By LARRY VAUGHT
Kentucky will be facing the nation’s 10th-ranked rushing defense when it hosts No. 9 Florida Saturday night. Kentucky broke a 31-year losing streak to the Gators last season and will now be trying to beat Florida for the first time in Lexington since 1986 (and don’t even get me started on the game two years ago when UK blew a 27-14 fourth-quarter lead and lost 28-27 to the Gators).
Kentucky running backs A.J. Rose and Kavosiey Smoke, who have combined for 360 yards and are averaging about 6.0 yards per carry, will go against a defense that has allowed just 70.5 yards per game and is limiting foes to 2.2 yards per carry.
However, think back to last year’s win when UK’s offensive line dominated the Gators — who missed an astonishing 23 tackles in the loss.
Every week Kentucky coach Mark Stoops points out how games are won or lost in the SEC based on line play. This week certainly is no exception.
“In our league it’s a big boy league, and so you always have to — you always have to handle it up front. And they (Florida) are very, very talented and disruptive on their defensive line, and so our O-Line will have their hands full,” Stoops said. “It’s a challenge getting — like I said, getting positive yards on first, second down and being in manageable third downs, but also mixing it up.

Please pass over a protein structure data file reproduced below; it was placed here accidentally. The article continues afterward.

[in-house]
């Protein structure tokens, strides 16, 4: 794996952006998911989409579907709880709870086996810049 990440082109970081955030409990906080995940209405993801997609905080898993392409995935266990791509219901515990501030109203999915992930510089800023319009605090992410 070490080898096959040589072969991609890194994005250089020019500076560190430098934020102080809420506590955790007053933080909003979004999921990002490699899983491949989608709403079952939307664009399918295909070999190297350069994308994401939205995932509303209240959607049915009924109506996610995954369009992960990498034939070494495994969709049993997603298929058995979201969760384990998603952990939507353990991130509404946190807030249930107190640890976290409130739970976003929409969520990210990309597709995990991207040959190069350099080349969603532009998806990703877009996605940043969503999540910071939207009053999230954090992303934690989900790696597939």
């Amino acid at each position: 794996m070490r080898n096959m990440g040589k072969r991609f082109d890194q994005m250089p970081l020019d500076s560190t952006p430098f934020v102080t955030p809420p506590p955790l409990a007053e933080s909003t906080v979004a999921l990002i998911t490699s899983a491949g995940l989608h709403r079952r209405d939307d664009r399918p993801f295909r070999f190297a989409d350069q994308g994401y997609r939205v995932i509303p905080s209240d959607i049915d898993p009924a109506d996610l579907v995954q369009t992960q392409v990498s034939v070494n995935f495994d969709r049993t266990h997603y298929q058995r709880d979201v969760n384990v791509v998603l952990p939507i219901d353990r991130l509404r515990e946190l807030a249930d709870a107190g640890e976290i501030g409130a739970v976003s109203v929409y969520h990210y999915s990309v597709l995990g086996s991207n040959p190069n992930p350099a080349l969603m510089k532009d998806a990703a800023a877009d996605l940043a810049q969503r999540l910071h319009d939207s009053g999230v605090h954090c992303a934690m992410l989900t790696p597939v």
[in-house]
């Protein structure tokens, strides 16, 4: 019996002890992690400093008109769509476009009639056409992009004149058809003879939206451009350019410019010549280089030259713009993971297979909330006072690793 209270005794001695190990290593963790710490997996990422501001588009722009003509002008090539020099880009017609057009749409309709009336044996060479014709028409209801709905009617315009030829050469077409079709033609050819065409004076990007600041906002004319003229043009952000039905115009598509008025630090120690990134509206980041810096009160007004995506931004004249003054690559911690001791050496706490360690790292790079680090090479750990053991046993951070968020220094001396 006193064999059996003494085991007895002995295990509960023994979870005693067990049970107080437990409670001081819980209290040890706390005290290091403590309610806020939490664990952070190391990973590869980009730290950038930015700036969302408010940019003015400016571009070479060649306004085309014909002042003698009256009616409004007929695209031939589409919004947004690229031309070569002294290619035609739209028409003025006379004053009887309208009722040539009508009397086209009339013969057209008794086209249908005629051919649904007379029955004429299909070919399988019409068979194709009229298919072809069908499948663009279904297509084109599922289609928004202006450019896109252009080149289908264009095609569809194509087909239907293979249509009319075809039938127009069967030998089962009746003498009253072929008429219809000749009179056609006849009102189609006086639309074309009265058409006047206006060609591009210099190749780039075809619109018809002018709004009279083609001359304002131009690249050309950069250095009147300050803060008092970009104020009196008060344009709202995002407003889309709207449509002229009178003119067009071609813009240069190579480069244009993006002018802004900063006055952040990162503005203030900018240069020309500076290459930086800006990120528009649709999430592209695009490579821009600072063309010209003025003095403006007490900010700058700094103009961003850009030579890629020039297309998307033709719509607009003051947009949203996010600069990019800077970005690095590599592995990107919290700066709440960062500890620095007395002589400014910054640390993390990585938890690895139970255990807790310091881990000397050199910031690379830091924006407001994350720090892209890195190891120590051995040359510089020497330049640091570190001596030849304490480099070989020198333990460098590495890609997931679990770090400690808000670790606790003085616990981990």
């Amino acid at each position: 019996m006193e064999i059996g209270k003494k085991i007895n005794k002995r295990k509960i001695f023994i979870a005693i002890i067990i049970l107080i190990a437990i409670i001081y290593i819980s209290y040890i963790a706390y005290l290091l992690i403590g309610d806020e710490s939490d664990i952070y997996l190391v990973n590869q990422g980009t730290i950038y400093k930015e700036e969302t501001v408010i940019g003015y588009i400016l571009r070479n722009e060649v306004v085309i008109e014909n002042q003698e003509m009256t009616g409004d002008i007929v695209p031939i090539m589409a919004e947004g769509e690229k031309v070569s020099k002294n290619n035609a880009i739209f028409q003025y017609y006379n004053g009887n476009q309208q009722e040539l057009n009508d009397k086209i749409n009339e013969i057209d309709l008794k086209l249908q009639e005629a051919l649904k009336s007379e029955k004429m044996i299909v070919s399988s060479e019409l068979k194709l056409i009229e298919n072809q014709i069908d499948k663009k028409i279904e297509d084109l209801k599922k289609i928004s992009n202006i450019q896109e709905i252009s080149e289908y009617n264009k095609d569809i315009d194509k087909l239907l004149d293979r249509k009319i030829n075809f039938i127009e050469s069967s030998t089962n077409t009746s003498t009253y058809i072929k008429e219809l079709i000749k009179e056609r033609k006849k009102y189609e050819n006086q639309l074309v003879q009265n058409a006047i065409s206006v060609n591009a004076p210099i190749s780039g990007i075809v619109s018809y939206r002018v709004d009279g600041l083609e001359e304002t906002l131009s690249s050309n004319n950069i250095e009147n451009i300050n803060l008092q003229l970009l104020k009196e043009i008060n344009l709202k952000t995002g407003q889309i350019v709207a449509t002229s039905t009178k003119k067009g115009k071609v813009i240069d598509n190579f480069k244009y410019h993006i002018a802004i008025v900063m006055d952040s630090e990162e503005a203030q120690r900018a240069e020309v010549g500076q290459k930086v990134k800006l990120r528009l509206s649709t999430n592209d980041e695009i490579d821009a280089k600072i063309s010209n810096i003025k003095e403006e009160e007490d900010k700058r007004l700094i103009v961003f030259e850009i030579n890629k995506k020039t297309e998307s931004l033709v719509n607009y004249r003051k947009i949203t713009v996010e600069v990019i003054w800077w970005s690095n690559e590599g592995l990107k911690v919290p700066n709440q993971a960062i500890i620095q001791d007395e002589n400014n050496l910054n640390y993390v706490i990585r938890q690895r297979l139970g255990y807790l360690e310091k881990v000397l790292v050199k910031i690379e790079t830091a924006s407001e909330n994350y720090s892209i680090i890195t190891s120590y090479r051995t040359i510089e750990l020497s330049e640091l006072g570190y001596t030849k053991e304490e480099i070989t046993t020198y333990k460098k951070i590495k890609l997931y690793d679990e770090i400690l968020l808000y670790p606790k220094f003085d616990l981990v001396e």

“You can’t be predictable, because they’re pretty stout up there and they can be exotic when you get in predictable situations.”
Not exactly sure what to make of that but Stoops said Florida’s “exotic” looks could fool UK quarterback Sawyer Smith or even the offensive linemen on what might be coming on third down and long plays by “where they set the protection” to stop the defense.
“You get in third and long and you do have a new quarterback, then they are going to be exotic. And the big term that we all seem to use in the defensive coaching is affecting the quarterback. It’s not just pressure. It’s not just sacks. It’s affecting him whatever way, whether it’s condensing the pocket, keeping him in there with a guy that can run, and different pressures, different looks, different change- ups and coverage. So there’s a lot of things they can do and you can do to affect the quarterback,” Stoops said.
The Kentucky coach added that Florida defensive coordinator Todd Grantham is someone he respects for the job he does annually.
“They’re just a very disruptive defense. They have really good players. They have some game wreckers up there up front,” Stoops said. “They have 15 sacks in two games, and they always have great skill. So they’re well coached in all facets of the game.
“(Florida coach) Dan (Mullen) does a remarkable job. They’re always really tough. They’re a tough football team, very well coached on offense, defense, special teams. So they do a good job with good players.”